“It’s taking bucketfuls out of an ocean,” he adds. “Every field is shot through with things that people are convinced are true but just aren’t true. Areas of growth are based on discovering those things you know that just aren’t true.”
The trick is to look into that sea of the unknown and understand what is quantifiable and what isn’t.
“Baseball is at a point in which the new data has piled up so deep that it will take us a long time to dig our way out of it,” James says. “The first thing that will happen with all that new data is that a lot of fictional beliefs will grow out of it; there will be a lot of mushrooms that grow out of it. Eventually we’ll get to the value, but it will take us quite a while.”
Can you measure chemistry?
One case in point: team chemistry. It’s often cited, but rarely quantified.
“The word collaboration is synonymous with chemistry in sports,” Beane says. “Despite the turnover, [the Oakland A’s] always been known for having great chemistry. But when we’re doing poorly, the chemistry is poor. There is chemistry, but it’s a byproduct of success. Usually bad baseball teams have bad chemistry.”
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“I think chemistry on teams is very real and I think it has value, but we’re very, very bad at quantifying it,” James adds. “Sometimes the guys who contribute the most to chemistry one year contribute the most negativity the next year. Success breeds entitlement.”
“If they become entitled, they become too expensive for us,” Beane quips.
Another example: arguments in the sabermetrics community around pitch framing, the ability of a catcher to present the catch of a pitch in such a way that the umpire calls a strike even if the pitch just missed the strike zone. Some zero in on pitch framing as a key measure of a catcher’s defensive ability. Others consider the metric another bit of esoterica, or question the ability to quantify it at all.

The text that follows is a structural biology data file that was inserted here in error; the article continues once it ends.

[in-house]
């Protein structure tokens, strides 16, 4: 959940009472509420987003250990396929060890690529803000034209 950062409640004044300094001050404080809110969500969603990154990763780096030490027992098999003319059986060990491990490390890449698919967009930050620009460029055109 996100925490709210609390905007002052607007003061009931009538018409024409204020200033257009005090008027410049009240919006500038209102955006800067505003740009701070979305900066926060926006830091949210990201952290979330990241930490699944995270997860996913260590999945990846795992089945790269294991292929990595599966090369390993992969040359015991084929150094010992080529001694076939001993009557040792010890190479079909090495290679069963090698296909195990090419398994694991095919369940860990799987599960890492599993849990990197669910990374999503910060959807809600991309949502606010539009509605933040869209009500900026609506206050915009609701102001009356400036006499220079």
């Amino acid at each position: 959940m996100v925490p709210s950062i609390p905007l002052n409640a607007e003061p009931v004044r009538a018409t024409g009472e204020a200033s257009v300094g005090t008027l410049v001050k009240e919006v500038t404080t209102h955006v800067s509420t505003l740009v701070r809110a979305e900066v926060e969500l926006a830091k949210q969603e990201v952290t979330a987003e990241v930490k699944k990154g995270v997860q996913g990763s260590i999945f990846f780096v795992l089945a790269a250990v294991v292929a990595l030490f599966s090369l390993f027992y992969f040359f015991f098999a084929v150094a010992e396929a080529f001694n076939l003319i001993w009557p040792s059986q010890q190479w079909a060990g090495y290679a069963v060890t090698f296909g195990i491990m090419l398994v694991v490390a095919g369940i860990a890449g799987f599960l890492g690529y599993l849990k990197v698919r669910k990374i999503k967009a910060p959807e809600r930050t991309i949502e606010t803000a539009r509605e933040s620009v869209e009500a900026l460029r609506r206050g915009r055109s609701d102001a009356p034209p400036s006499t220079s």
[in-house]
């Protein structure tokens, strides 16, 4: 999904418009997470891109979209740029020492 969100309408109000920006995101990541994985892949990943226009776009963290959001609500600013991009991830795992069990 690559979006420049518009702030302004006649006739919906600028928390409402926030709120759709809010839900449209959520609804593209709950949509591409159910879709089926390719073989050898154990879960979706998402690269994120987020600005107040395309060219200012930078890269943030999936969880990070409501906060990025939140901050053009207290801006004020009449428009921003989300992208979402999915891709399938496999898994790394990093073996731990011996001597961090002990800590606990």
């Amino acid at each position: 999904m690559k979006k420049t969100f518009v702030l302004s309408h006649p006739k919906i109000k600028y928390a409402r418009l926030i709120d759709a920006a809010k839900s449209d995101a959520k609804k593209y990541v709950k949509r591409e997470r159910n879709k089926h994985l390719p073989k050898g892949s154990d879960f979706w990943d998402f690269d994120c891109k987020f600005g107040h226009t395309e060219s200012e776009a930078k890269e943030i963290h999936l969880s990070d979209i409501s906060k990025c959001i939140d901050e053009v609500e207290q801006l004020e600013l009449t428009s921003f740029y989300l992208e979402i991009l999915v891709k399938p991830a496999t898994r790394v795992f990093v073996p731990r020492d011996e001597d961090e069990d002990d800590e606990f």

“Everything you can quantify, we’re going to quantify,” Beane says. “A catcher called a good game? How do you quantify that? Pitch framing? Every question that we can boil down to raw objective information is what we’re trying to do. But unless your data is free of any human collection, there’s going to be some error there.”
In the end, James and Beane say the next frontier for sabermetrics will be the study of actual production versus potential.
“We haven’t studied that as well as we should have or could have,” James says. “Most of the industry is making decisions based on what the players did last year. If you could make a decision based on what the player is going to do forward, you can turn it into a marketable number, which is production.”
“We’re essentially buying stocks and we want to pay for future performance, not past performance,” Beane adds. “Nobody cares what you did the previous five years.”